An investment group led by a Dutch firm is taking control of most of the assets of cannabis producer CannTrust Holdings Inc. CNTTQ after a long sales process under bankruptcy protection.
Amsterdam-based holding company Marshall Fields International BV and a group of individual investors will acquire 90 per cent of CannTrust Equity. CannTrust Equity is a new subsidiary of CannTrust Holdings, and holds the company’s cannabis licences through its operating division, CannTrust Inc.
Meanwhile, shareholders will retain 10 per cent of the outstanding common shares through CannTrust Holdings, the public division of the company, which was previously listed on the Toronto and New York stock exchanges.
Marshall Fields is subsidiary of Kenzoll BV, a special purpose investment vehicle invested in cannabis, energy and technology companies. Kenzoll itself is a recent carve-out of Dutch venture capital firm Ramphastos Investments Management, which is majority-owned by Dutch billionaire Marcel Boekhoorn.
Marshall Fields will have 18 months, from the date of closing, to exchange its shares in CannTrust Equity for common shares of CannTrust Holdings.
CannTrust filed to restructure under the Companies’ Creditors Arrangement Act in 2020, after it was found to have been violating Heath Canada compliance rules.
Under the transaction, if approved in court Friday morning, the investor and two lenders will also provide a debtor-in-possession loan of $5.5-million, to be paid in cash immediately in order to keep the company afloat in the short term.
While the purchase price was not disclosed, the amount will allow the company to follow through on its relaunch plans, including retaining some employees, and cover creditor claims, according to documents filed by CannTrust’s lawyers at McCarthy Tetrault LLP. It is uncertain which employees will keep their jobs.
Individuals who are investing alongside Marshall Fields include Greg Guyatt, Canntrust’s current chief executive officer, Jeffrey Zietlow, the company’s chief commercial officer, and lenders Daniel Koehn and Andrew Peppin.
In an affidavit submitted to court, Mr. Guyatt said the deal was better than the alternative: liquidation.
“I believe that CannTrust Holdings and its shareholders will benefit from their continued ownership interest in the newly recapitalized business of CannTrust Opco and the opportunity to realize value from the potential future success of that business and that this result is better for CannTrust Holdings stakeholders than a liquidation,” Mr. Guyatt said in the affidavit.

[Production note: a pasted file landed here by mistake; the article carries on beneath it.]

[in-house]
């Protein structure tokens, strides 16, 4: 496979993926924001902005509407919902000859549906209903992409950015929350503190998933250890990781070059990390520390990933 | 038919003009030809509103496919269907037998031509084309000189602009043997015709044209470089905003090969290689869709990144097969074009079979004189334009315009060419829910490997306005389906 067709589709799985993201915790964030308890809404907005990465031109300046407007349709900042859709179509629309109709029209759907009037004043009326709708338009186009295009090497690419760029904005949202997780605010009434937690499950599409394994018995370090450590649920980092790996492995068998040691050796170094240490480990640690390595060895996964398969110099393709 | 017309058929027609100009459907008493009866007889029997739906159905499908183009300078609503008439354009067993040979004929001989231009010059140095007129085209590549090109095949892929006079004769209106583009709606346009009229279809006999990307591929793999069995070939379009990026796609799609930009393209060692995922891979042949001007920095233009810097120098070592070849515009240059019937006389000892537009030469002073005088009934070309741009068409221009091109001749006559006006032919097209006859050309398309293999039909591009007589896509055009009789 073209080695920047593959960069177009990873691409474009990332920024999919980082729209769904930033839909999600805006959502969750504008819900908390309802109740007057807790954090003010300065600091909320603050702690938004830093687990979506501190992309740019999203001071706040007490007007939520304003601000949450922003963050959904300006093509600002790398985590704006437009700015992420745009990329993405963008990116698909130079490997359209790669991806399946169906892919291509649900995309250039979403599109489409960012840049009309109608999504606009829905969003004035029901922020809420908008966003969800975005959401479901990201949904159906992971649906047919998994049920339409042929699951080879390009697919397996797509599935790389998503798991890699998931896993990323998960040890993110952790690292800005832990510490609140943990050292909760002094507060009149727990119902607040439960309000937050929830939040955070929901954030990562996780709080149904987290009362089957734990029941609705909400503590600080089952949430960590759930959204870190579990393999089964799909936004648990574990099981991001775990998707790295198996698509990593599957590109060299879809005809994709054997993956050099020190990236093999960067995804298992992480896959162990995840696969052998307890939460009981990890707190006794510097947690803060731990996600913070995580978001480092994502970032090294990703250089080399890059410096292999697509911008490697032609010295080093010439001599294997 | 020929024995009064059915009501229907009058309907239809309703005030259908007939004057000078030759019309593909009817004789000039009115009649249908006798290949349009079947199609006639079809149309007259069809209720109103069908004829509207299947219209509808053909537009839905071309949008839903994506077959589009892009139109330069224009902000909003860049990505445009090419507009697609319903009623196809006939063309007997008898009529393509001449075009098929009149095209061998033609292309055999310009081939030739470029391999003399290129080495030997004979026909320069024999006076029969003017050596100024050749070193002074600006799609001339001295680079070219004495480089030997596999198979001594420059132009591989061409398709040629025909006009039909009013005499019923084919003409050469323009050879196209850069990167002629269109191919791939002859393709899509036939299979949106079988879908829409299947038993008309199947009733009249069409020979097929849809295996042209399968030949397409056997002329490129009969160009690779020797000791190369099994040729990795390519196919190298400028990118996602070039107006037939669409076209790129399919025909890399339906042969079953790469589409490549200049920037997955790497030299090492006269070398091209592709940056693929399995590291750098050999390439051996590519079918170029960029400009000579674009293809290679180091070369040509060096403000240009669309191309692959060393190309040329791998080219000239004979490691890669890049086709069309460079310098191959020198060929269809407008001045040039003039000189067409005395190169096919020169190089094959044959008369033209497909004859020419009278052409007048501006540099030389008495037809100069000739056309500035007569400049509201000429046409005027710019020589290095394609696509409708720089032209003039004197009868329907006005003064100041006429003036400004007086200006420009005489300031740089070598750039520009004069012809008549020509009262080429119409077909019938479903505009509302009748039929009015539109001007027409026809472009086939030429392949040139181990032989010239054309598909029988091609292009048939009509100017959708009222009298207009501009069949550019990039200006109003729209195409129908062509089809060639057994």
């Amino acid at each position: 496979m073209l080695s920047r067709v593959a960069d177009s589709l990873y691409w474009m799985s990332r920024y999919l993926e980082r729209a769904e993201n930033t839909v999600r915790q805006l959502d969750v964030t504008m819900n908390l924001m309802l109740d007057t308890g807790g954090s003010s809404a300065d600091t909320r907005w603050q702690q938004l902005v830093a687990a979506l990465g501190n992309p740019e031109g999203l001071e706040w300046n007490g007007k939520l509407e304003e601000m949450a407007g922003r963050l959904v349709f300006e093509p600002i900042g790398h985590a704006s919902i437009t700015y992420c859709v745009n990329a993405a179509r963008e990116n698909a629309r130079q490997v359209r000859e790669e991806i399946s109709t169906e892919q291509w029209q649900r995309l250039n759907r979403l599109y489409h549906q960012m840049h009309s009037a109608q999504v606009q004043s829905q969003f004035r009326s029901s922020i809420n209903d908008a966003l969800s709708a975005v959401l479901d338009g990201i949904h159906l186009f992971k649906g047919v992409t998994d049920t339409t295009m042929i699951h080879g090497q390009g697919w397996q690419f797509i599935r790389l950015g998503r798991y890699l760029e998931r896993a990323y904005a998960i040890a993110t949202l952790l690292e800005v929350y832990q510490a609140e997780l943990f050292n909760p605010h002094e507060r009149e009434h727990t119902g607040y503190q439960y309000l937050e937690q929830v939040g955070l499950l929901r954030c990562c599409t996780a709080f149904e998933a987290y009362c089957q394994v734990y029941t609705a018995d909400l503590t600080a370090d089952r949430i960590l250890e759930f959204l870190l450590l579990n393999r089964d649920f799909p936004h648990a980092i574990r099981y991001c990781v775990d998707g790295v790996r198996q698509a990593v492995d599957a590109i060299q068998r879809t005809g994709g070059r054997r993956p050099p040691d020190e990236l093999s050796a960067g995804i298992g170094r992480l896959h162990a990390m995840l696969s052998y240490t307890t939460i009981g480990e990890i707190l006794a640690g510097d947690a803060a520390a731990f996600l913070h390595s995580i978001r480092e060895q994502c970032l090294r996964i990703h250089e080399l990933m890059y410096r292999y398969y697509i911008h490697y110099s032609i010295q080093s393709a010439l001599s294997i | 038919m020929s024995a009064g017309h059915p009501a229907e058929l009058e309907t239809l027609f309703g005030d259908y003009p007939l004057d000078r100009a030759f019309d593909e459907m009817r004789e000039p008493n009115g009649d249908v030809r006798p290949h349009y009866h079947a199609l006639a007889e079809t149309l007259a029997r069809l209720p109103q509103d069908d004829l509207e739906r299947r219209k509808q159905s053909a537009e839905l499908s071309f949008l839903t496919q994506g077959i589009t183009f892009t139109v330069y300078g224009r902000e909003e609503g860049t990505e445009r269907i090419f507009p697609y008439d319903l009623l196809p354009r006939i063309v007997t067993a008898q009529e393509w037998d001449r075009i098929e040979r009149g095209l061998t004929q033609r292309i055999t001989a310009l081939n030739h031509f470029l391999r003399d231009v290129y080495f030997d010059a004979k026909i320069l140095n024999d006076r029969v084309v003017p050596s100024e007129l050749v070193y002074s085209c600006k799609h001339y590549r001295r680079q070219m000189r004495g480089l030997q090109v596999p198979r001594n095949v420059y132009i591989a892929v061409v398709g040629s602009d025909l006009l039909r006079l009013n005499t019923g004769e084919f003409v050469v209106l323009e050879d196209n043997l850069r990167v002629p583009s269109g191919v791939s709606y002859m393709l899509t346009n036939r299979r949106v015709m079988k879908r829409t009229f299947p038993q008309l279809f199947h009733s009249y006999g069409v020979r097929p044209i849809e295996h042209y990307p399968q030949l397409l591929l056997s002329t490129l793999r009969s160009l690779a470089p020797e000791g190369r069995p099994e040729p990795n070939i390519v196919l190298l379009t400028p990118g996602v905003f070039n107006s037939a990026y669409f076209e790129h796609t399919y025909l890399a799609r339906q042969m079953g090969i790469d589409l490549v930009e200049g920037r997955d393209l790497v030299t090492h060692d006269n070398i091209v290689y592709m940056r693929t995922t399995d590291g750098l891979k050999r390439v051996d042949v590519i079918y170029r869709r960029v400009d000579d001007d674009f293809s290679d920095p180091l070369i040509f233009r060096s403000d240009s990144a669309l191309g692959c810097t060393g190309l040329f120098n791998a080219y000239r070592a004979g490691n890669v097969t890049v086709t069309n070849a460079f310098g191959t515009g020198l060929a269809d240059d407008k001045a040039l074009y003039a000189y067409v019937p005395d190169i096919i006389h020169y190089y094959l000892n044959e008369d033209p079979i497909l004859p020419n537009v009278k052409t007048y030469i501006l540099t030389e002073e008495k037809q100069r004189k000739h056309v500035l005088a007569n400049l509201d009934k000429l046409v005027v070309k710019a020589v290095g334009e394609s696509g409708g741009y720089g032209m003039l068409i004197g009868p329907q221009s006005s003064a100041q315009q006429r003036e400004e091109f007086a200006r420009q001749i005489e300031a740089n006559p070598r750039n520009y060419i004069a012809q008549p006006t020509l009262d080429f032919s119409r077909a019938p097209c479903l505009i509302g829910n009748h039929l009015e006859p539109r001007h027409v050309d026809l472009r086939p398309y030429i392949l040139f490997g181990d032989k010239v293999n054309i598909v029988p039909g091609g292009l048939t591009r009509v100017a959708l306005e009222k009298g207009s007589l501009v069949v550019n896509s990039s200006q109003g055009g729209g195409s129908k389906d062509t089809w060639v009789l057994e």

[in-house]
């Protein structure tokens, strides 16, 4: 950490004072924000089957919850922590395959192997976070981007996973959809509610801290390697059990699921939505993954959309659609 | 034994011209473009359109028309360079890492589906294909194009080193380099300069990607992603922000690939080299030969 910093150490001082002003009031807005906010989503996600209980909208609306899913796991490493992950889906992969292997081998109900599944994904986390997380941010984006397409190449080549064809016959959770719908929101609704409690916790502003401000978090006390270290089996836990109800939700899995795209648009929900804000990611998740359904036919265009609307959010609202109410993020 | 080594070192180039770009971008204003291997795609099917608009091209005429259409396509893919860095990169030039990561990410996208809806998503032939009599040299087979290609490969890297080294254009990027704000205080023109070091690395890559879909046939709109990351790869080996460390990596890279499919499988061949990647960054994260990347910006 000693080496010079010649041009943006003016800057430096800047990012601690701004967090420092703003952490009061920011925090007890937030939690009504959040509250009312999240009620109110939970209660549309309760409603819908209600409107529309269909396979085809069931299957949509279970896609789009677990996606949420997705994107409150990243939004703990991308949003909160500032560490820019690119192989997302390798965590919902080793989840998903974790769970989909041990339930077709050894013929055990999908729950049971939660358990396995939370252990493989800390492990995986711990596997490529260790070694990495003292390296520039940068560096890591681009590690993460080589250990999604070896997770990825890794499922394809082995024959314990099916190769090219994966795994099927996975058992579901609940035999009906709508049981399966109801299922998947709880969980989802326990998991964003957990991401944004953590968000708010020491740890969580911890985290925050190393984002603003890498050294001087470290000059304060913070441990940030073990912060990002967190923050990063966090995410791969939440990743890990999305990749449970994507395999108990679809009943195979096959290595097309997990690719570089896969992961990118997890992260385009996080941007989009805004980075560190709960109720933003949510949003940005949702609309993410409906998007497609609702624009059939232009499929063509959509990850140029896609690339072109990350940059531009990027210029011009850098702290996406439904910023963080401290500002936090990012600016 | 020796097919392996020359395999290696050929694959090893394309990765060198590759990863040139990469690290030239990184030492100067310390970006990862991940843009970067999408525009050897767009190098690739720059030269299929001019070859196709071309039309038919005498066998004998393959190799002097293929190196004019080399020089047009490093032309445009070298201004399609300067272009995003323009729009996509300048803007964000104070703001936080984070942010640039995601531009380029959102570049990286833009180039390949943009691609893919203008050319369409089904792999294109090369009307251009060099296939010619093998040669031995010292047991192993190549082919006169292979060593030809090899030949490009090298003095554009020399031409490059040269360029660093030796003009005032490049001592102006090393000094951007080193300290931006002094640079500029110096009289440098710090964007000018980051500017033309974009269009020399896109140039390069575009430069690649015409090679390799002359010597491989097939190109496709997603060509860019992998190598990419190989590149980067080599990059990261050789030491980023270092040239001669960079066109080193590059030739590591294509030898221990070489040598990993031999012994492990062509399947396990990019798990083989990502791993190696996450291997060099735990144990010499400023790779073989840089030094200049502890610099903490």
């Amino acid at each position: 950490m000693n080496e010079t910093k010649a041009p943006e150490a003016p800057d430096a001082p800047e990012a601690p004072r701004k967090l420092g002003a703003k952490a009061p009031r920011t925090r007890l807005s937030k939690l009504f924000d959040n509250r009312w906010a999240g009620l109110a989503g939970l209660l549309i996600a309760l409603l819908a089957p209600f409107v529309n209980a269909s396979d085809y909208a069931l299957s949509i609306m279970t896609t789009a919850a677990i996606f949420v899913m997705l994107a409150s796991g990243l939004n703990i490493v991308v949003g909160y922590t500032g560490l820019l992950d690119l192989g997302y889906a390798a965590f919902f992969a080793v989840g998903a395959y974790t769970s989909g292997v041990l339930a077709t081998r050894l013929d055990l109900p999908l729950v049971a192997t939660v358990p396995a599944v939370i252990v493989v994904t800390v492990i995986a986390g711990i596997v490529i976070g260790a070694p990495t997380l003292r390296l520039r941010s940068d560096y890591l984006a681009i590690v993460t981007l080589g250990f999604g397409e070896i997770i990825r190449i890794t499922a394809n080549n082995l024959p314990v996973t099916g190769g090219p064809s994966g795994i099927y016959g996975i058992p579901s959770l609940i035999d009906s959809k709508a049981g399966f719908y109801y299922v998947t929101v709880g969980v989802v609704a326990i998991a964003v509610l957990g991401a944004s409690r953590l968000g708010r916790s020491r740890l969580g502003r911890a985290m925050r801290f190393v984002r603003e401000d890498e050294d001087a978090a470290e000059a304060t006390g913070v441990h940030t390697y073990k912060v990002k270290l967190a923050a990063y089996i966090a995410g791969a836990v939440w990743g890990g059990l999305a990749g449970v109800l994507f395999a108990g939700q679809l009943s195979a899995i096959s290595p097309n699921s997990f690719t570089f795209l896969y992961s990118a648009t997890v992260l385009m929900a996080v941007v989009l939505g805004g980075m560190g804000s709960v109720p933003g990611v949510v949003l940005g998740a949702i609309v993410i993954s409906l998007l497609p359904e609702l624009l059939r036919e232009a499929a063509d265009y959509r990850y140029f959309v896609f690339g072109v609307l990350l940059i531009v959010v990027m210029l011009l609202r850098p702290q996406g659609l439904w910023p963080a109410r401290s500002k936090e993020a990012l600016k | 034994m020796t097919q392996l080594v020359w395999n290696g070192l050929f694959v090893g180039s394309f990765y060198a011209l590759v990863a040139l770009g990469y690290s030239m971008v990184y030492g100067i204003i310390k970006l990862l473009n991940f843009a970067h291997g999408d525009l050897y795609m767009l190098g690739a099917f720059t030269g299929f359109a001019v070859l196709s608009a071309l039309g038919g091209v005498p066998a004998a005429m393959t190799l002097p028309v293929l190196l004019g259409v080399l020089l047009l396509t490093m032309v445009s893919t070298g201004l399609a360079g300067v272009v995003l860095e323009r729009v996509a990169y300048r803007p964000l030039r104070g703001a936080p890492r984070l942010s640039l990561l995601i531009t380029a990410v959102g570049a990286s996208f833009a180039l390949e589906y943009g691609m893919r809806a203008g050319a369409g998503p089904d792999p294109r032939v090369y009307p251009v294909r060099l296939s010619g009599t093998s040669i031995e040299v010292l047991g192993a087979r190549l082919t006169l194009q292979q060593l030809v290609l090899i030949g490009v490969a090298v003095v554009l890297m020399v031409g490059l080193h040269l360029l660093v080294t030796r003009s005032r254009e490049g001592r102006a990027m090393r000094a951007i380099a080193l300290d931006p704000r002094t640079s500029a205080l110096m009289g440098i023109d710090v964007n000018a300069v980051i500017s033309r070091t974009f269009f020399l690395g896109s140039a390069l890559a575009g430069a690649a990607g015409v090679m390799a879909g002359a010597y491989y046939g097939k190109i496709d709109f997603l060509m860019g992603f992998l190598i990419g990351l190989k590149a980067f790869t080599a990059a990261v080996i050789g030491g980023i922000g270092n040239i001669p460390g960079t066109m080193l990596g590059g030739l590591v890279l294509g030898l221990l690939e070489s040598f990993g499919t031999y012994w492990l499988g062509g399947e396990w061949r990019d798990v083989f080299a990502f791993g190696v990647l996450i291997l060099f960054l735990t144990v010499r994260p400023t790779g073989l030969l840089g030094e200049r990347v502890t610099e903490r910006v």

In 2019, the cannabis producer’s shares plummeted after news emerged that the company was growing thousands of cannabis plants – covering nearly 50 per cent of one growing space – without licences from Health Canada. Several of the company’s former executives have since been charged with fraud.
In January, CannTrust paid $50-million into a trust to settle a class action lawsuit. The funds went to shareholders who had purchased equity in the company the year before the fraud was discovered, on the grounds that CannTrust did not disclose this information in its financial statements. KMPG LLP, the company’s former auditor, was the only defendant that did not agree to the settlement, and litigation is continuing.
The financing comes after a long slog to get CannTrust back on its feet. In a previous attempt to find investors, CannTrust identified 101 potentially interested parties, 36 of which were known possible bidders. However, none of the 36 put forward proposals. The most recent attempt to find investors resulted in three letters of interest from potential buyers, from which Marshall Fields was selected.
The company has been dealing with liquidity issues since filing for bankruptcy. In late January, Ernst & Young LLP, the company’s court-appointed monitor, submitted a legal document that estimated CannTrust’s cash balance during the week ending March 6, 2022, would be less than $800,000, if expected refunds had been repaid.
Editor’s note: The amount CannTrust paid into a trust to settle a class action lawsuit has been corrected in the online version of this story.
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